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University of Minnesota

Social Determinants of Health: Methodological Opportunities

University of Minnesota via Coursera


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This fourth of five courses examines the methodological approaches and research tools that inform our understanding of best practices in working with science teams, communities, and with data. The topics of this course include: 1. Community-Based Participatory Research 2. Team Science 3. Community-Level Data 4. Informatics and the Social Determinants of Health: Knowledge Management 5. Data Applications: ANOVA Analysis and Line Graph Visualization


  • Community-Based Participatory Research
    • The purpose of this module is to examine community-based participatory research (CBPR) and evaluate its potential applications in data-to-action initiatives. Lesson one will define CBPR, as we discuss its origin and relation to collective impact. We will also review the goals, purpose, benefits and characteristics of CBPR as we compare it to traditional research methods. In lesson two, we will explore potential measurement strategies for analyzing CBPR outcomes and data-to-action interventions. We will also consider how CBPR success is measured and how data can be used to amplify community voices.
  • Team Science
    • This module will introduce the principles of team science and examine how team science can be used to enhance data-to-action initiatives. In lesson one, we will define team science, as we discuss how it is related to collective impact and CBPR. We will also review recommendations made by the National Academies Committee on the Science of Team Science for improving team science effectiveness. Lesson two will focus on the opportunities and challenges for team science in communities, as we further discuss incorporating community perspectives into team science research. We will also evaluate how to measure team science outcomes, as we consider how team science can add perspective and voice to data.
  • Community-Level Data
    • This module will focus on the importance of community partnerships in collecting and analyzing community-level data that can be integrated into data-to-action initiatives. Lesson one will define key terms, and introduce the concept of whole-person health. We will also explore how community data can be used to advocate, influence and create policy to support health equity. In lesson two, we will examine the use of simplified plain language in the context of health literacy, as we discuss how to assess the usability of community-validated plain language terms. Lesson three will introduce the MyStrengths+MyHealth assessment, as we review the implications of collecting community-based social determinant of health data. Finally in lesson four, we will evaluate a community-level data exemplar, as we consider how to translate whole person health and community-level data into community-driven health initiatives.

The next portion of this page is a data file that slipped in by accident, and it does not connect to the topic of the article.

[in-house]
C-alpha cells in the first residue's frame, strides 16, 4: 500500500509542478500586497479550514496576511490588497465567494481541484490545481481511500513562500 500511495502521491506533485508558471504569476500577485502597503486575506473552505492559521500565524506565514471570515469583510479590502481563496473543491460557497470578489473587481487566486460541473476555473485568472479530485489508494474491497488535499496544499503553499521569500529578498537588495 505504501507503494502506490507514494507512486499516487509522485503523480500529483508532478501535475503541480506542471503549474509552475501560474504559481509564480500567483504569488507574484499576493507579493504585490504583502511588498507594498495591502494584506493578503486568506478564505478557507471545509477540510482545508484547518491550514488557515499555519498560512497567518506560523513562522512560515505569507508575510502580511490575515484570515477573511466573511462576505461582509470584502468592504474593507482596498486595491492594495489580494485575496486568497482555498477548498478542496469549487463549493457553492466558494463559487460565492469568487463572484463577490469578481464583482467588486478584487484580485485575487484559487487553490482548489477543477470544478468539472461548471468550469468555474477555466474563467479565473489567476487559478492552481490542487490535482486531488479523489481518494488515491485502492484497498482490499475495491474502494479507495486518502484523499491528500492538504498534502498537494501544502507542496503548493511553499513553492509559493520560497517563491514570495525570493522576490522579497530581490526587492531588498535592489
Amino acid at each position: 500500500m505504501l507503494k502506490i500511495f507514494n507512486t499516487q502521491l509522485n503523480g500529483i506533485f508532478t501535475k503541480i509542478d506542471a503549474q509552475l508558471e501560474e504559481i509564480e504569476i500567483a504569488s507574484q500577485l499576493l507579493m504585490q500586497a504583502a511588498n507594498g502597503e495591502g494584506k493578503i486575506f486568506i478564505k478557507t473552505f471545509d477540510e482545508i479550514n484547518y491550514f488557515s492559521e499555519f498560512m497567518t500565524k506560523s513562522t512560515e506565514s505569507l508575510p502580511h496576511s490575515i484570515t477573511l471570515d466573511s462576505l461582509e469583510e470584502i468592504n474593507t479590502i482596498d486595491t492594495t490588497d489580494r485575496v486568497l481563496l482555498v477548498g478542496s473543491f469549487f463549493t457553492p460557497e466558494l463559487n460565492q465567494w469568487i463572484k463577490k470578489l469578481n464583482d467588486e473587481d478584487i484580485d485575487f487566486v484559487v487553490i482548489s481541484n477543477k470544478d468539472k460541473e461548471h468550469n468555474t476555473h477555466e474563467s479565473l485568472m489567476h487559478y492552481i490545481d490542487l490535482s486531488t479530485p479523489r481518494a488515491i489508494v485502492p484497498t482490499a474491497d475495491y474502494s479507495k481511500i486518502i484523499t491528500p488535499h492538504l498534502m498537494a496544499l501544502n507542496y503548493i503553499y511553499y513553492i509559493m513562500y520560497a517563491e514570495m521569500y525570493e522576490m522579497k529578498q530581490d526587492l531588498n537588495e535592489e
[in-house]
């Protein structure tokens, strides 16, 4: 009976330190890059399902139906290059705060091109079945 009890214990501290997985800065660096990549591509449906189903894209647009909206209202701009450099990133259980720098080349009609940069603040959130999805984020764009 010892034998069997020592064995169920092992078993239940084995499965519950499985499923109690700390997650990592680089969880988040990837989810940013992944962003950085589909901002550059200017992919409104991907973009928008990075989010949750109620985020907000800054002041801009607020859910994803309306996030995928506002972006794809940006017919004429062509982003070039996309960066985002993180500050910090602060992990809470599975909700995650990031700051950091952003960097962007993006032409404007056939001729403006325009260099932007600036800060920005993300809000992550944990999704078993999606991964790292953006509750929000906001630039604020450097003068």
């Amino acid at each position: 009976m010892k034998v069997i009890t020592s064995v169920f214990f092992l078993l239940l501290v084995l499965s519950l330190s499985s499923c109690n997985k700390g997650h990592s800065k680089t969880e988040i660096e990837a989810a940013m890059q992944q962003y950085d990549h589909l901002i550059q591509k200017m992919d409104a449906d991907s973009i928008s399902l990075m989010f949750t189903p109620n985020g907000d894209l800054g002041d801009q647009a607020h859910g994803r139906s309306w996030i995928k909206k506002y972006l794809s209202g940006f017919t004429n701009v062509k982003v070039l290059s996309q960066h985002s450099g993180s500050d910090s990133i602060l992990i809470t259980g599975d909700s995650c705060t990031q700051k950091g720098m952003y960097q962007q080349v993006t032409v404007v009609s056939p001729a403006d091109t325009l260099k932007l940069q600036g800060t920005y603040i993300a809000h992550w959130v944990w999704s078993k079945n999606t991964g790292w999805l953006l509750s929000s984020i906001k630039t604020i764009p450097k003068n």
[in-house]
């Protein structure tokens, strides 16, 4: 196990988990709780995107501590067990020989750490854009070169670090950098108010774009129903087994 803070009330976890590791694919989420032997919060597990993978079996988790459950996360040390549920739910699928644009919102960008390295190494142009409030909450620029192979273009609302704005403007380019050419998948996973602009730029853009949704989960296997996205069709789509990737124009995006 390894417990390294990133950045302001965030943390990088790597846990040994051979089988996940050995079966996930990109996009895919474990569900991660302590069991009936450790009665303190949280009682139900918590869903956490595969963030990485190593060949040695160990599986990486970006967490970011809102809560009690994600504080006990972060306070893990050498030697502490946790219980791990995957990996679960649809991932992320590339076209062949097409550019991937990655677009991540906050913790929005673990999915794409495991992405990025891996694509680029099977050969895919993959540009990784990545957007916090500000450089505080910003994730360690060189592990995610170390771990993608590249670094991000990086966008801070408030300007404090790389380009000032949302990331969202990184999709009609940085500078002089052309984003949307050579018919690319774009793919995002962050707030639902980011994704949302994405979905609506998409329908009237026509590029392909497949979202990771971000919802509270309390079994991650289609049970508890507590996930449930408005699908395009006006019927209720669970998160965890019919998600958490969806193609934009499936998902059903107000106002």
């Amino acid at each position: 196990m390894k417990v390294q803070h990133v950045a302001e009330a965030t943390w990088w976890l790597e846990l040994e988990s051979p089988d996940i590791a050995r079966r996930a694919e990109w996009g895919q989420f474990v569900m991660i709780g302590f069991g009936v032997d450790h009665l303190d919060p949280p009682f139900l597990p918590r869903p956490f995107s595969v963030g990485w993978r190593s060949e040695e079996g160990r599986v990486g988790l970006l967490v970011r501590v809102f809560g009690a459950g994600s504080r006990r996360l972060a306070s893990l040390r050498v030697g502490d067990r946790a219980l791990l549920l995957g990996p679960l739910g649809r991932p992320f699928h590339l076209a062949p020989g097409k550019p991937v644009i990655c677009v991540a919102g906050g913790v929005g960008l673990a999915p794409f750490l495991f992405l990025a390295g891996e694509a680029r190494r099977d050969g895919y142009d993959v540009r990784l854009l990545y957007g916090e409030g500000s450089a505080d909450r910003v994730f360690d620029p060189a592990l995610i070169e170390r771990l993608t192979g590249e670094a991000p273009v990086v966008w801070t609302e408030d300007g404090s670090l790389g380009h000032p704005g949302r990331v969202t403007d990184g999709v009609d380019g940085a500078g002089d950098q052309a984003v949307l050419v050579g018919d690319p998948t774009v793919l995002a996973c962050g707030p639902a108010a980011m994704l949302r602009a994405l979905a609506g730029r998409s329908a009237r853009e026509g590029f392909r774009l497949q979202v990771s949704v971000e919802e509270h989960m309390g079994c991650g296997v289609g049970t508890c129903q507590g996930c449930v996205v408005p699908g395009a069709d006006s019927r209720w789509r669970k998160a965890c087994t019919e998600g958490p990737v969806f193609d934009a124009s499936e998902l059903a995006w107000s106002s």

• Informatics and the Social Determinants of Health
    • In this module, we will examine informatics as a potential methodology and resource to inform data-to-action initiatives. Lesson one will define key concepts including informatics, knowledge complexity, and knowledge management. Building on these concepts, we will investigate the levels of knowledge management proposed by Verna Allee. We will also consider the different perspectives on the proposed creation of a new social informatics specialty. Building on our understanding of knowledge management, in lesson two, we will explore knowledge representation structures. We will also analyze the use of publicly available population health records as contextual information to manage knowledge and data for action to reduce health disparities. In addition, we will evaluate knowledge representation structures of evidence-based social determinants of health interventions. Finally, we will explore some informatics applications including the Population Health Record and the WHO Health Equity Assessment Toolkit (HEAT).
  • Data Applications: ANOVA Analysis and Line Graph Visualization
    • This module will focus on analyzing, displaying and interpreting social determinants of health data, with a particular focus on comparing health outcomes by groups. Lesson one will provide an overview of ANOVA analysis and line graph visualization. In lesson two, we will learn how to conduct ANOVA analyses and create line graphs in R. Using the NHANES dataset, we will compare the mean Hgb a1c by education level. Using the Omaha System dataset, we will compare the mean change in status by number of problems. Finally, we will discuss how to interpret the results of our analysis as we visualize our findings using line graphs.

Taught by

Daniel J. Pesut, Ph.D., RN, FAAN and Karen A. Monsen, PhD, RN, FAMIA, FNAP, FAAN


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